A team of four students won the annual Great Capstone Case Competition by proposing a plan that incorporates “personal scanner systems” into city Target stores.

Team members Yevgenia BorodkinaJessica MachecekPaolo Clerici and Jessica Werner devised a strategy that requires customers to use scanners to purchase merchandise. According to the team, the scan system allows Target stores to offer its customers “the same great experience in a store half the size of a suburban Target.”

The store would be divided into three areas:

  • Scan and deliver: This area would have a virtual display of the products like bicycles, televisions, furniture and other bulky items that would be difficult for a customer in the city to carry home. Once a customer scans an item from this category and pays, the item would be delivered to their home.
  • Scan and take: This area would have a virtual display as well and would include necessities like groceries, movies and books. Once a customer scans these items a target team member would pack their items up and the package would be waiting for them once they are ready to leave.
  • Physical scan: The physical scan department would include things like beauty, baby products and cleaning supplies. These would be items that a customer would want to interact with prior to purchasing. Customers would scan these items and then place then in their cart.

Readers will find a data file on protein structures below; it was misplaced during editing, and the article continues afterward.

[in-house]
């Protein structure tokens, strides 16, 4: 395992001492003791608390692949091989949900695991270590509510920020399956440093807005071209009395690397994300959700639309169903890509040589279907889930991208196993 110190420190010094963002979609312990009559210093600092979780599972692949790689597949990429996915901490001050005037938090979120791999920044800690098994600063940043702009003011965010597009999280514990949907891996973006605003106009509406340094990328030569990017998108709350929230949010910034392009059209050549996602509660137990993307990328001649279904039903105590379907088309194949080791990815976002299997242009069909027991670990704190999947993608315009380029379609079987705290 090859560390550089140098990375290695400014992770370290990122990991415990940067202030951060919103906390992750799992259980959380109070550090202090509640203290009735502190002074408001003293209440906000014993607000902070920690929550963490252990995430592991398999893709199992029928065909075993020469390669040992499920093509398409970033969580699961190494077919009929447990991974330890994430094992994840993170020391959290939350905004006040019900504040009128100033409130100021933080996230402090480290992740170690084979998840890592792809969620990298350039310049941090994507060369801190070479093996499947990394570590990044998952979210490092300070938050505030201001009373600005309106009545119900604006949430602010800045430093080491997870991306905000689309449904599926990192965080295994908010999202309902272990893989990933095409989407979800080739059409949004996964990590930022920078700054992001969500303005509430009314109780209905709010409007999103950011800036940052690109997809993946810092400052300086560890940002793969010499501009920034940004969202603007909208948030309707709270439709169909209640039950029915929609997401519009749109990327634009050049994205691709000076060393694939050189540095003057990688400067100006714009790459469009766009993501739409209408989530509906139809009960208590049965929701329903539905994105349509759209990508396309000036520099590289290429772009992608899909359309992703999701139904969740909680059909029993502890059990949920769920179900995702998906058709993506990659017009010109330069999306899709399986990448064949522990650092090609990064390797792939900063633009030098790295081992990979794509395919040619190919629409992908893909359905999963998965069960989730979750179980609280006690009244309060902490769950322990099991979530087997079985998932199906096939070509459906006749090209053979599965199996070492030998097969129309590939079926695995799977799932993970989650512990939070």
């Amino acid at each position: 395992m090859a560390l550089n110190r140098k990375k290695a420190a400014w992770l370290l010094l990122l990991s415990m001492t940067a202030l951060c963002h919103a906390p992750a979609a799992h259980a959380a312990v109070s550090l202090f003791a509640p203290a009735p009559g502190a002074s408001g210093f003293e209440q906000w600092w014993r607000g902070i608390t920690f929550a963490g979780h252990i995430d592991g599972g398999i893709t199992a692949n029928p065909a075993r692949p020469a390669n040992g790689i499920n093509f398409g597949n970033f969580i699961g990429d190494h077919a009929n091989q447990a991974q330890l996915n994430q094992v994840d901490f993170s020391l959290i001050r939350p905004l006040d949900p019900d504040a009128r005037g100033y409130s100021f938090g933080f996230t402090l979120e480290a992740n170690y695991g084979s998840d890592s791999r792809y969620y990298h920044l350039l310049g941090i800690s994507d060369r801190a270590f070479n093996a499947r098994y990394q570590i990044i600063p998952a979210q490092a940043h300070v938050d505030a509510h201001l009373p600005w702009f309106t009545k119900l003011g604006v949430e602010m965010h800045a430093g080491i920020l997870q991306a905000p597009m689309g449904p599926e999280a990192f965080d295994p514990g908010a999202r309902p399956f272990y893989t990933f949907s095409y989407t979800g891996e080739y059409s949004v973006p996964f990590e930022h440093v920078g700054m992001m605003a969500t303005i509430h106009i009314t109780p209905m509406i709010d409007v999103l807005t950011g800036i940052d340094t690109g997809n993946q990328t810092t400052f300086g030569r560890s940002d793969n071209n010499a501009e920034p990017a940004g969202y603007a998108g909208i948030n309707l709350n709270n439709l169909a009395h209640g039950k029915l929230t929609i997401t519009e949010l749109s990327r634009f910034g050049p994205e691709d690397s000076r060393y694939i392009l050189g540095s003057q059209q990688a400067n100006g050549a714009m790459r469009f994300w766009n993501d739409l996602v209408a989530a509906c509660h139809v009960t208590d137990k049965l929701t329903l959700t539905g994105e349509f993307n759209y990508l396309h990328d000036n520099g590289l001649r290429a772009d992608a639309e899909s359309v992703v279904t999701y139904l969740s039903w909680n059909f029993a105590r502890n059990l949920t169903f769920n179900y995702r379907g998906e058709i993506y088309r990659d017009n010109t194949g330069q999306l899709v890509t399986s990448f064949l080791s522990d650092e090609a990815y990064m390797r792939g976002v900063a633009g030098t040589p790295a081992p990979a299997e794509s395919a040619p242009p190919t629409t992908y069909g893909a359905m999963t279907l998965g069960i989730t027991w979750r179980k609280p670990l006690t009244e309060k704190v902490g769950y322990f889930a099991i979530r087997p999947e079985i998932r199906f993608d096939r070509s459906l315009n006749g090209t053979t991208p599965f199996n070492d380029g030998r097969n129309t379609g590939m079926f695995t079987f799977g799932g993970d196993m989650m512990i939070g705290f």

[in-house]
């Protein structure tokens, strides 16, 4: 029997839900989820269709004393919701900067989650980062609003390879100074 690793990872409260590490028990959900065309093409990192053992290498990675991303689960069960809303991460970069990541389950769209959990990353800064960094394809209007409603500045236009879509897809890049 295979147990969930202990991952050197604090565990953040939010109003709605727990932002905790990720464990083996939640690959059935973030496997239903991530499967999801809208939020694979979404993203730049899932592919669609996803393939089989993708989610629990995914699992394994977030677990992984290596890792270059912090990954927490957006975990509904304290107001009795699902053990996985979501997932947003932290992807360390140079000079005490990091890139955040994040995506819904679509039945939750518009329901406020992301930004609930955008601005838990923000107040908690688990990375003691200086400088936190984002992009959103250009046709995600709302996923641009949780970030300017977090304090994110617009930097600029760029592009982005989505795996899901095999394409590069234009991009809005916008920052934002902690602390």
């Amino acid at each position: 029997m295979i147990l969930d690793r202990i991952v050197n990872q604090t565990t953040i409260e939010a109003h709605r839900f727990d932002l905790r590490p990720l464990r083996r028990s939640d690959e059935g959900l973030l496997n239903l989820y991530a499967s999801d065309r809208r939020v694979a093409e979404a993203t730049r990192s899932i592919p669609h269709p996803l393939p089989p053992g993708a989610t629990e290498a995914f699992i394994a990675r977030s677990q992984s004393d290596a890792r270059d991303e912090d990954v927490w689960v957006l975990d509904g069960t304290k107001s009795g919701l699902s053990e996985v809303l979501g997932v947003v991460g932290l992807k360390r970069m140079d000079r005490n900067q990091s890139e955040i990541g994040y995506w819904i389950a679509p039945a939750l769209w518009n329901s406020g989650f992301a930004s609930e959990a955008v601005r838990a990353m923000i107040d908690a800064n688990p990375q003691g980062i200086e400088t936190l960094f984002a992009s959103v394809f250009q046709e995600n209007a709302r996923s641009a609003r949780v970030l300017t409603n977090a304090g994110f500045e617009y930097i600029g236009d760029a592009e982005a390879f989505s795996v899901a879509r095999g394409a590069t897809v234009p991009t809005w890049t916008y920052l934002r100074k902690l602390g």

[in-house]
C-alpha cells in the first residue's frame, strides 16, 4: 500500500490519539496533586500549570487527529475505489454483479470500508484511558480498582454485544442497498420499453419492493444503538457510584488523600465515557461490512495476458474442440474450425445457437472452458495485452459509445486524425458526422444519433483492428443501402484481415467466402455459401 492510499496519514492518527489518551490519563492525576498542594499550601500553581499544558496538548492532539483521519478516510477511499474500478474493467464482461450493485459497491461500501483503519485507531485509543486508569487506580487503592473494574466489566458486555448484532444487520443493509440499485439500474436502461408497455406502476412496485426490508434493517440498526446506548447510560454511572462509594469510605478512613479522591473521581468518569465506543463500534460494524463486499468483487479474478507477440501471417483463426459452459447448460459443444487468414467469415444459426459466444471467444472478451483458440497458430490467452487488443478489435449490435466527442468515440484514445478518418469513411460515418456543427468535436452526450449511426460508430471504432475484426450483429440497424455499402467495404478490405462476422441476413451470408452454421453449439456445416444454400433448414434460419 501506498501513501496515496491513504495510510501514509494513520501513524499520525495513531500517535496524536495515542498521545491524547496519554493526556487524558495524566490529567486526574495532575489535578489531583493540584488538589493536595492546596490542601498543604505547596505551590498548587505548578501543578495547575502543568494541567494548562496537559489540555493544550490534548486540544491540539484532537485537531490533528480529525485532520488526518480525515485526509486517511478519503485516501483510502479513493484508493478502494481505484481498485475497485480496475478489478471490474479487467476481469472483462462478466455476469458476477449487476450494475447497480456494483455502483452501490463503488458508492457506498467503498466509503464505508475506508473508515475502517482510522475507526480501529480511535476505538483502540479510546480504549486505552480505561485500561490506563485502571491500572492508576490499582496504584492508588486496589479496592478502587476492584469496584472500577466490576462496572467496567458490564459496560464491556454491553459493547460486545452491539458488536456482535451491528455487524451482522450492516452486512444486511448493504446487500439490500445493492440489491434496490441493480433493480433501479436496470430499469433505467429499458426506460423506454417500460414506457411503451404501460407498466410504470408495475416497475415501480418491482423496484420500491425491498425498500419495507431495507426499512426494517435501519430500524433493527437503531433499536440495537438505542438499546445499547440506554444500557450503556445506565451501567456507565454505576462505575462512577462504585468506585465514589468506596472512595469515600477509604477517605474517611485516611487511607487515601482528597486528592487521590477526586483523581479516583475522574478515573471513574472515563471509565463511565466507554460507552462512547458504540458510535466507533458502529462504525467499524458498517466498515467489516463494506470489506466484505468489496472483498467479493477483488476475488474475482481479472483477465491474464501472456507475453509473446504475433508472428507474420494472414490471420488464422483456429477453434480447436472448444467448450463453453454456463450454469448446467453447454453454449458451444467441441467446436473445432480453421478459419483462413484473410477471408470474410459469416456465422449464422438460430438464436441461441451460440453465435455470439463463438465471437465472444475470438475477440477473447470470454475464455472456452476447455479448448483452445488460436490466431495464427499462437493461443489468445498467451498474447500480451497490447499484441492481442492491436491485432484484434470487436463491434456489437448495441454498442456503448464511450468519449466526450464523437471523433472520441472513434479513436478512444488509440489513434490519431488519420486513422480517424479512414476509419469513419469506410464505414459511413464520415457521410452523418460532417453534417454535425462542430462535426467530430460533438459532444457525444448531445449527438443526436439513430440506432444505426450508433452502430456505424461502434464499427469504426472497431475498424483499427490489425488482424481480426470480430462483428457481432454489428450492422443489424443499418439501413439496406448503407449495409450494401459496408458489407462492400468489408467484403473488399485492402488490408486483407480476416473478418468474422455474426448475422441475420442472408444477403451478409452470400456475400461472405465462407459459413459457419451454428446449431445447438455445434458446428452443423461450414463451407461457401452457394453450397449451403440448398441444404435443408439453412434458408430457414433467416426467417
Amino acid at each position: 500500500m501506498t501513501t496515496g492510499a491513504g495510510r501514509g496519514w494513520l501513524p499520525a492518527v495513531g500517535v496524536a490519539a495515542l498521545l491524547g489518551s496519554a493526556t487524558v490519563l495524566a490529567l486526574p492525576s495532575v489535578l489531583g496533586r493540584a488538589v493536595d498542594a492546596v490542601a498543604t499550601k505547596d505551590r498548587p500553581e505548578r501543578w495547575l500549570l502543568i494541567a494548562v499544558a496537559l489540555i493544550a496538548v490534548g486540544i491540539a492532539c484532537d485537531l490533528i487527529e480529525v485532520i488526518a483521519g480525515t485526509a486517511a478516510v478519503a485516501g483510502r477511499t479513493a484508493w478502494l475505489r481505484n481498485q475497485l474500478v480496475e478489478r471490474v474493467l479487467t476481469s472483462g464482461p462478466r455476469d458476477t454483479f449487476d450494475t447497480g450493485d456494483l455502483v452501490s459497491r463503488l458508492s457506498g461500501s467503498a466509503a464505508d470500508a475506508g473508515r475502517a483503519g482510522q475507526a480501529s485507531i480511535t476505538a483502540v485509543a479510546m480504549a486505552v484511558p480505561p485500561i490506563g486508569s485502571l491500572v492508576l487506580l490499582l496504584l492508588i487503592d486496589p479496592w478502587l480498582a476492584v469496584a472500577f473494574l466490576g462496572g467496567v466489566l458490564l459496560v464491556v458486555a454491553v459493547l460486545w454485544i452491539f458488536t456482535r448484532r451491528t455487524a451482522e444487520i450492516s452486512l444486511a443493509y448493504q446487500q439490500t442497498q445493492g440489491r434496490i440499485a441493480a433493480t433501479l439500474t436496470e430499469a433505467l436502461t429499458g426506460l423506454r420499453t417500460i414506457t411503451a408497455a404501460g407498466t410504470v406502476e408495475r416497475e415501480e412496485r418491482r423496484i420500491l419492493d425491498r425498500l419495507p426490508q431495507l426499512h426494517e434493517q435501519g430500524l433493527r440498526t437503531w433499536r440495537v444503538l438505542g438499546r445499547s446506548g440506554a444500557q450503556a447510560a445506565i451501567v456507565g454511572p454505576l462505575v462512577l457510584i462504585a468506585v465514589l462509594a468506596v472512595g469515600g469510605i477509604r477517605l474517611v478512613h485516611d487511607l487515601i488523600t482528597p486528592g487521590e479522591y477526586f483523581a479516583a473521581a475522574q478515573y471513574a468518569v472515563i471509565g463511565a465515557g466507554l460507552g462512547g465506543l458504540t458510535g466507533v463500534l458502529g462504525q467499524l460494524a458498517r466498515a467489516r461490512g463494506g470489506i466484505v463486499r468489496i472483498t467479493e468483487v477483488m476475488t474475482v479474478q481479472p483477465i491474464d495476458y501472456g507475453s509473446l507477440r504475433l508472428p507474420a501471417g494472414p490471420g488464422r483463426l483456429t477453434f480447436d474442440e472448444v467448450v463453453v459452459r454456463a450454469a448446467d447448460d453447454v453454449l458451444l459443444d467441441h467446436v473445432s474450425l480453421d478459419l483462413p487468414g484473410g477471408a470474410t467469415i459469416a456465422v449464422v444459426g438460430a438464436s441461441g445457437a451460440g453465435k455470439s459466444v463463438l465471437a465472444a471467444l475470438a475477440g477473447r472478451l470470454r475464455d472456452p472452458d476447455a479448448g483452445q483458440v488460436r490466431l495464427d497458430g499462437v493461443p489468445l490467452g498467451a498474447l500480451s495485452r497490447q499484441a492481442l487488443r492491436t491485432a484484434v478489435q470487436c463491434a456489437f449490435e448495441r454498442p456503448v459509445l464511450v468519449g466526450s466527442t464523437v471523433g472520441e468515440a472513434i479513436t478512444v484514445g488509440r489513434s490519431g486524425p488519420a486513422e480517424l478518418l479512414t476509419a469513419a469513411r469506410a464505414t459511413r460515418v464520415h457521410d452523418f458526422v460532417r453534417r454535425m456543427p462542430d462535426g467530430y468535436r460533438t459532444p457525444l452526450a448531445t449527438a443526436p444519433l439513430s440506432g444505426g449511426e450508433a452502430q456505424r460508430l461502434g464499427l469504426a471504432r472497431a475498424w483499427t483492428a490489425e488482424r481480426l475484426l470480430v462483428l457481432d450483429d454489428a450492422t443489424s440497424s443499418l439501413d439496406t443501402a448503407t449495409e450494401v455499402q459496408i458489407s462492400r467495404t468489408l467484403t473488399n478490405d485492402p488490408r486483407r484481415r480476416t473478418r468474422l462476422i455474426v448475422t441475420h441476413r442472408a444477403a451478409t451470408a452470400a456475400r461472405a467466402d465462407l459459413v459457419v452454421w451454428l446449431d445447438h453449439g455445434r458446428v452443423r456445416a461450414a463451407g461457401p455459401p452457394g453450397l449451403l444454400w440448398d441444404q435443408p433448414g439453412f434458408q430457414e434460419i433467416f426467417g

The team, led by instructor Regina Taylor, won a $4,000 scholarship. The event was sponsored by Target Corporation to help undergraduate students strengthen their analytic, communication, presentation and teamwork skills beyond the classroom by developing recommendations for real-world business issues.

The Great Capstone Case Competition is held at the end of each semester. At the end of the fall semester, the winning team, known as “Team Assimilate,” researched Tesla Motors, a young and innovative sport electric vehicle automaker from California. Team members Matt FerratuscoTanesh MisirTriet Leminh, and Brandon Seelig designed a strategy for the company to enter the auto racing industry by racing in the American Le Mans Series and developed a plan that would improve perceptions about electric vehicles and gain better market share.